Fall 2019

Not Yet Here: Cruising Utopia @ 10

a celebration of the work of José Esteban Muñoz with roundtable featuring Lauren Berlant, Jack Halberstam, Tavia Nyong’o, & Juana María Rodríguez, followed by an evening of performances by Kevin Aviance & Lady Quesa’Dilla

September 20, 2019 — 4 to 8 pm

Hemmerdinger Hall, Silver Center

Lauren Berlant, English Language & Literature, University of Chicago
Jack Halberstam, English & Comparative Literature, Columbia University
Tavia Nyong’o, American Studies and Theater Studies, Yale University
Juana María Rodríguez, Ethnic Studies and Performance Studies, University of California, Berkeley

Please join the Center for the Study of Gender and Sexuality and the Department of Performance Studies at NYU as we celebrate the 10th anniversary of José Esteban Muñoz’s groundbreaking monograph Cruising Utopia: The Then and There of Queer Futurity, with a roundtable featuring Lauren Berlant (University of Chicago), Jack Halberstam (Columbia University), Tavia Nyong’o (Yale University), and Juana María Rodríguez (UC Berkeley), followed by an evening of performance (artists TBA). 

This event is free & open to the public. Venue is wheelchair-accessible.
For more information about this event, please contact the NYU Center for the Study of Gender & Sexuality at csgsnyu@nyu.edu or 212-992-9540.

Co-sponsored by the NYU Center for the Study of Gender & Sexuality; Department of Performance Studies; Department of Social & Cultural Analysis. And made possible by the generous support of the NYU Office of the Provost.

Lauren Berlant teaches English at the University of Chicago. She writes on the affects associated with attachment to citizenship, gender, racism, class antagonism, sexuality, trauma and comedy. Recent books include the edited forthcoming volume, Reading Sedgwick(2019); The Hundreds (2019), a book of collaborative poesis written with the anthropologist Kathleen Stewart, and Cruel Optimism (2011).
Jack Halberstam is Professor of Gender Studies and English at Columbia University. Halberstam is the author of six books including: Skin Shows: Gothic Horror and the Technology of Monsters (Duke UP, 1995), Female Masculinity (Duke UP, 1998), In A Queer Time and Place (NYU Press, 2005), The Queer Art of Failure (Duke UP, 2011) and Gaga Feminism: Sex, Gender, and the End of Normal (Beacon Press, 2012) and, most recently, a short book titled Trans*: A Quick and Quirky Account of Gender Variance (University of California Press). Places Journal awarded Halberstam its Arcus/Places Prize in 2018 for innovative public scholarship on the relationship between gender, sexuality and the built environment. Halberstam is currently working on several projects including a book titled Wild Thing: Queer Theory After Nature on queer anarchy, performance and protest culture the intersections between animality, the human and the environment.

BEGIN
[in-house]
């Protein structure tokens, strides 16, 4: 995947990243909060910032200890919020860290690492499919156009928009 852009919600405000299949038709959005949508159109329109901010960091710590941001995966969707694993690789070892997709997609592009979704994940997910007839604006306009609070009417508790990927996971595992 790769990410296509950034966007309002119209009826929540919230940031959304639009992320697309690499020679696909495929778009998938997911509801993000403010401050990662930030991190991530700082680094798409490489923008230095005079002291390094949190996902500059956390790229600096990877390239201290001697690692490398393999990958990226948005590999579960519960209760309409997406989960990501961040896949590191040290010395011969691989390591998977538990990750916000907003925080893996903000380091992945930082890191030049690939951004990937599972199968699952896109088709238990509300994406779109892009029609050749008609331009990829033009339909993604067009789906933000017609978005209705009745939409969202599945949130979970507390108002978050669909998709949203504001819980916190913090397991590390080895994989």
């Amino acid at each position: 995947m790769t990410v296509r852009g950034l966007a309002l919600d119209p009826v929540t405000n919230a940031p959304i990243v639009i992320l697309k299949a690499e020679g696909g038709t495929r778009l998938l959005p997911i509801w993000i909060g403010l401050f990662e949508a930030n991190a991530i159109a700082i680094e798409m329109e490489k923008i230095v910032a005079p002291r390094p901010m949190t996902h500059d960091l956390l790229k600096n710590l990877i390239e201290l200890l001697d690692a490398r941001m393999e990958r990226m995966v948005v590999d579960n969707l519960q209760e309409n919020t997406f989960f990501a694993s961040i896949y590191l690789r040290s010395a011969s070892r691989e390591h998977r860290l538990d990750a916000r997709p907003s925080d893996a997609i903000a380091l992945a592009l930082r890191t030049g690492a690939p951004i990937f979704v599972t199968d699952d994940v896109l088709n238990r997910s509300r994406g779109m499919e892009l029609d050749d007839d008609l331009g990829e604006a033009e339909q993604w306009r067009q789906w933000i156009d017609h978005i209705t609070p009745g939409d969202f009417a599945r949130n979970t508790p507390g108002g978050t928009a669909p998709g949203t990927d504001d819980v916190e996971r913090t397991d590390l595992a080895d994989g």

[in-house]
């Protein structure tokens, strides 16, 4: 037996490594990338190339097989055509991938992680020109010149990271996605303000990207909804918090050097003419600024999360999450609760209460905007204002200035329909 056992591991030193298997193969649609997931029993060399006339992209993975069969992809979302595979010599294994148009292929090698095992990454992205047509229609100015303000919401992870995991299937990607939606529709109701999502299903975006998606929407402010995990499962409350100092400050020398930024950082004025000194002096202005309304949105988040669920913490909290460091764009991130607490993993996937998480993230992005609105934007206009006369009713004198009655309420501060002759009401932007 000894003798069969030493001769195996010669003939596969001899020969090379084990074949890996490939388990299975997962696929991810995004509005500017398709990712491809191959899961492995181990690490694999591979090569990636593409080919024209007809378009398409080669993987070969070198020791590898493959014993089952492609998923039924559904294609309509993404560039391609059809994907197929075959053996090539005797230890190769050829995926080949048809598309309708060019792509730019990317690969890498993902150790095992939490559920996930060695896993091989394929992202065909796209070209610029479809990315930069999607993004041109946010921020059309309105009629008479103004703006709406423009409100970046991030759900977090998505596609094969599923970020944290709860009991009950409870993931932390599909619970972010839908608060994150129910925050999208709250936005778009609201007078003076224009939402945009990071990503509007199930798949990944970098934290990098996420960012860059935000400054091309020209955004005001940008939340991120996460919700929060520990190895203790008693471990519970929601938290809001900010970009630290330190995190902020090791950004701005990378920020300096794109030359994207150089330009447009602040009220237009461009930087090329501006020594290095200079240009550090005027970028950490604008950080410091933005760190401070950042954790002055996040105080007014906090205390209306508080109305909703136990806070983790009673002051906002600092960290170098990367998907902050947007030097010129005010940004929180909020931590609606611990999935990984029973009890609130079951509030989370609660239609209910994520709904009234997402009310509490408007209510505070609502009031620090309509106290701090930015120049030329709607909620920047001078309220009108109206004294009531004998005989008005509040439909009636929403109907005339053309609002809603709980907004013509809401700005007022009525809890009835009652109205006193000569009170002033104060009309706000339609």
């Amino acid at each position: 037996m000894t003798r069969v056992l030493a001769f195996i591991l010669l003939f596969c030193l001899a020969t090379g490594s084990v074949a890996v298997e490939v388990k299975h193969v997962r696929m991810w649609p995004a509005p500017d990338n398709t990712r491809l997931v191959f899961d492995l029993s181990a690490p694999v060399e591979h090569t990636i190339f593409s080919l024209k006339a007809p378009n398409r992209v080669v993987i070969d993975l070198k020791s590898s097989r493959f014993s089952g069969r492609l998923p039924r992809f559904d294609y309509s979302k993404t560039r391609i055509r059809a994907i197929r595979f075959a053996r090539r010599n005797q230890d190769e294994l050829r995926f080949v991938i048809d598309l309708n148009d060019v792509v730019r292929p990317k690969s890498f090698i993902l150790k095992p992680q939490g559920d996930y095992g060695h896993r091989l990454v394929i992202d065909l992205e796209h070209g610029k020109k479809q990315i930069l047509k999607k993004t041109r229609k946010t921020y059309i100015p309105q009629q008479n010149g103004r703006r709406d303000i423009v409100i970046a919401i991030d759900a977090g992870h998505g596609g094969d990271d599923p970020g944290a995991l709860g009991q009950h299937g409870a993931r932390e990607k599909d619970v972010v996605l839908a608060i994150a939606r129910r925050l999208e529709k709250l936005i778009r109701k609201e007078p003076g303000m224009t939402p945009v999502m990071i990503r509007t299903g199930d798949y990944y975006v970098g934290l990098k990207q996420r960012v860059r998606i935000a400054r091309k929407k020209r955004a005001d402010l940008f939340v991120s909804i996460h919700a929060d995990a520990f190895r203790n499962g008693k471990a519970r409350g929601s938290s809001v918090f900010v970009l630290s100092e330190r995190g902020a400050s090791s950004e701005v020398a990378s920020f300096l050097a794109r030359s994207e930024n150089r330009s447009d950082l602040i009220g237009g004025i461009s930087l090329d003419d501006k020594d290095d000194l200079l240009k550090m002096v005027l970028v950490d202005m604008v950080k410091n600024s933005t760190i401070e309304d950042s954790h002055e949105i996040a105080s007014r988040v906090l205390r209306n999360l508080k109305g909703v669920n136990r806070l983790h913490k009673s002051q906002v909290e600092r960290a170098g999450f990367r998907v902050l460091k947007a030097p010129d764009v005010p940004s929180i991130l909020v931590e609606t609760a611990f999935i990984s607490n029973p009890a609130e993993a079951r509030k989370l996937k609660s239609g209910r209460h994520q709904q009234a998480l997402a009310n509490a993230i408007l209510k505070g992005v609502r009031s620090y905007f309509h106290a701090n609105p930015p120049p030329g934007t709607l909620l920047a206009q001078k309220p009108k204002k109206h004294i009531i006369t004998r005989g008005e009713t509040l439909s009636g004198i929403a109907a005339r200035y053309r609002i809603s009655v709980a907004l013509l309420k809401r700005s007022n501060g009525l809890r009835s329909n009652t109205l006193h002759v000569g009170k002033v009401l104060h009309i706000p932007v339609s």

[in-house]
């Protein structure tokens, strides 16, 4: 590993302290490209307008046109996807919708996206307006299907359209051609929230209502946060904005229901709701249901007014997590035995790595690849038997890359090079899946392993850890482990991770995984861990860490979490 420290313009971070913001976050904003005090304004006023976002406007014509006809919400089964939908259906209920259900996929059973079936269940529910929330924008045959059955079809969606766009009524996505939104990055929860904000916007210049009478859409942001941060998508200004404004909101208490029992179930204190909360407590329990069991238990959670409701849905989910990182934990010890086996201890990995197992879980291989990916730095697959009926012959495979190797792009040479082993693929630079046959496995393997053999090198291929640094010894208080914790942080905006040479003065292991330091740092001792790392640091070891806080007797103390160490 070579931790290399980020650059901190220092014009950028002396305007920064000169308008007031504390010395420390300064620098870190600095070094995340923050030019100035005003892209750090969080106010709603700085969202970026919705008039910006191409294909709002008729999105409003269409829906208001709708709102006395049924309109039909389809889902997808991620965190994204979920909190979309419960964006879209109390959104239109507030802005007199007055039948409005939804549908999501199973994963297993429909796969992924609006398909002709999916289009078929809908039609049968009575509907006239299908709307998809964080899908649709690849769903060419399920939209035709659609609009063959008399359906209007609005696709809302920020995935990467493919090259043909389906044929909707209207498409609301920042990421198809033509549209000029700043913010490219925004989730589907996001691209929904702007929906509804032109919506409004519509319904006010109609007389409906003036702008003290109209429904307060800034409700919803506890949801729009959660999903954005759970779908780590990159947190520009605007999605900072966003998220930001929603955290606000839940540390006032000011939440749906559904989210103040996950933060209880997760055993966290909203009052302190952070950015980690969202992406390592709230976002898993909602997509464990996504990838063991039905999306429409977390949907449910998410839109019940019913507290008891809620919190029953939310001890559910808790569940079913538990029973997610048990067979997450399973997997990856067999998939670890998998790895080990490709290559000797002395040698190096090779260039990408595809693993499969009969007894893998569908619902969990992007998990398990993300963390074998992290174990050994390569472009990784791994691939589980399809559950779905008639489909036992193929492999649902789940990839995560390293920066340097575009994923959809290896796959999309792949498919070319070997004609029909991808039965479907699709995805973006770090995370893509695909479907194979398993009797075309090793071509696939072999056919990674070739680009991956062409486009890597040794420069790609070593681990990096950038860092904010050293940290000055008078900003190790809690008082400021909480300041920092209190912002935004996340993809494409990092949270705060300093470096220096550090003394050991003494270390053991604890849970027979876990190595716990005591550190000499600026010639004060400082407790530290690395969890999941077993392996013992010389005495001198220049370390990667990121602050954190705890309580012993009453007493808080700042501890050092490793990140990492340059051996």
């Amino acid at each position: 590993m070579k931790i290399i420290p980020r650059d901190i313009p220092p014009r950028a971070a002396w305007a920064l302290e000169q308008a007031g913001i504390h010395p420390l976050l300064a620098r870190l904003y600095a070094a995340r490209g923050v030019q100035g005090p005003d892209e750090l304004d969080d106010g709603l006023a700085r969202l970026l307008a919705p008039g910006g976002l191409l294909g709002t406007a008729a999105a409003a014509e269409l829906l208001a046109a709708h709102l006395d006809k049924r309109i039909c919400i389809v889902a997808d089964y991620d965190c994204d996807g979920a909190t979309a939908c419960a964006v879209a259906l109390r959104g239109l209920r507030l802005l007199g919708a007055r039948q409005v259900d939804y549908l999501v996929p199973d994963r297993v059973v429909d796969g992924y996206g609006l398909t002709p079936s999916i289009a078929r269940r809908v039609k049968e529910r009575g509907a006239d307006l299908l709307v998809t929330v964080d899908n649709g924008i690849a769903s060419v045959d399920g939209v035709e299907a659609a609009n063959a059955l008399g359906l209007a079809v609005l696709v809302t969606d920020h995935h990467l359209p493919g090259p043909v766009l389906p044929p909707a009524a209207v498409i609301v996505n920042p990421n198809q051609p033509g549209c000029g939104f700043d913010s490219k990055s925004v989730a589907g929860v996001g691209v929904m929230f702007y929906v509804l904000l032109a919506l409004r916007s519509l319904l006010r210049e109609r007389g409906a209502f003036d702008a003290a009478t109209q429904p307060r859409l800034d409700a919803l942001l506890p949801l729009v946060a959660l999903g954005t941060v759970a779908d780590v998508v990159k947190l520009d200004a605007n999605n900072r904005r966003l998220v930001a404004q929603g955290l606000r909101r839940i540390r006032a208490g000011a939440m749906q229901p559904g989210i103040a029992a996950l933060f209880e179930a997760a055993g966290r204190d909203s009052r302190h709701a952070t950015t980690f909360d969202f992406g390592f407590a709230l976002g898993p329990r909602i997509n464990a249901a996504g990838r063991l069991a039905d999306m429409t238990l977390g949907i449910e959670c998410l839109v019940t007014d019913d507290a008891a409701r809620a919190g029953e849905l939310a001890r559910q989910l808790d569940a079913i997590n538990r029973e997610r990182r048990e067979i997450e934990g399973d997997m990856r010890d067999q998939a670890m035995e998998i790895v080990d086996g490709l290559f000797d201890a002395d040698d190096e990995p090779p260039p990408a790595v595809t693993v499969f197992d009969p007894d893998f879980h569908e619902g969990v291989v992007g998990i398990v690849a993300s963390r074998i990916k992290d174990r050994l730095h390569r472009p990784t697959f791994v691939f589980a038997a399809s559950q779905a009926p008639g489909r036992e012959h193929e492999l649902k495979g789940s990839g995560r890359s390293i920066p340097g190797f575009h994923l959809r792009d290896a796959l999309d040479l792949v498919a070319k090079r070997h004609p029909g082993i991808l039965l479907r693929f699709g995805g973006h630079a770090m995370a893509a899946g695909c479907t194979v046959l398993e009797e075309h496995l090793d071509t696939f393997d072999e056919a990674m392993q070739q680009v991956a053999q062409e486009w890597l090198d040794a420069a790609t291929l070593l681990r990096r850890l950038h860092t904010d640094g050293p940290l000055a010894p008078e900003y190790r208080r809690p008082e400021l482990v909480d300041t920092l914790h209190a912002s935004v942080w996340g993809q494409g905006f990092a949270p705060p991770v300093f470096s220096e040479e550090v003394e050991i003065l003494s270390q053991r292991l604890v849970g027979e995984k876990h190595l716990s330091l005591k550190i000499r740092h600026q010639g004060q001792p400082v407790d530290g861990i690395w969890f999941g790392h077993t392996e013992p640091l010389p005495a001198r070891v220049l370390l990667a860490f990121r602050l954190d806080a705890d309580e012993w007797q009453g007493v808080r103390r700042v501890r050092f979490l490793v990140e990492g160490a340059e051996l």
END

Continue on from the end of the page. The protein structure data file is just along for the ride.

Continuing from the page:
Tavia Nyong’o is a Professor of American Studies, African-American Studies, and Theatre & Performance Studies at Yale University. His first book, The Amalgamation Waltz: Race, Performance, and the Ruses of Memory (Minnesota, 2009), won the Errol Hill Award for best book in African American theatre and performance studies. His second book, Afro-Fabulations: The Queer Drama of Black Life (NYU Press, 2018) considers memory and history in black art and performance at the intersection of queer and trans aesthetics. Nyong’o is a member of the Social Text collective and co-series editor of the Sexual Cultures book series at New York University press. He also writes cultural criticism for venues such as The Nation, The Guardian, NPR, Art Forum, Frieze, Bully Bloggers, and Texte Zur Kunst.
Juana María Rodríguez is Professor of Ethnic Studies and Performance Studies at the University of California Berkeley. She is the author of two books, Queer Latinidad: Identity Practices, Discursive Spaces (NYU Press, 2003) andSexual Futures, Queer Gestures, and Other Latina Longings (NYU Press 2014) which won the Alan Bray Memorial Book Prize at the Modern Language Association and was a Lambda Literary Foundation Finalist for LGBT Studies. In 2019, she co-edited a special issue of TSQ: Transgender Studies Quarterly on “Trans Studies en las Americas.” She is currently completing a new manuscript entitled, Puta Life: Seeing Latinas, Working Sex, under contract with Duke University Press.

Comparative Settler Colonialisms

a conversation between Rana Barakat (via Skype) & J. Kēhaulani Kauanui

September 25, 2019 — 6 to 7:30 pm

20 Cooper Square, 4th Floor

Rana Barakat, History & Archaeology, Birzeit University, Palestine
Kēhaulani Kauanui, Anthropology and American Studies, Wesleyan University
Globally, settler colonialism is a present reality not confined to its violent history. The continuing impact of settler colonial practices and institutions continue to shape our political, economic, social and cultural present. J. Kehaulani Kauanui and Rana Barakat (by Skype from Birzeit University in Palestine) will examine this global reality by thinking comparatively across settler colonial landscapes including the Americas, the Pacific Islands, South Africa and Palestine. 

This event is free & open to the public. Venue is wheelchair-accessible.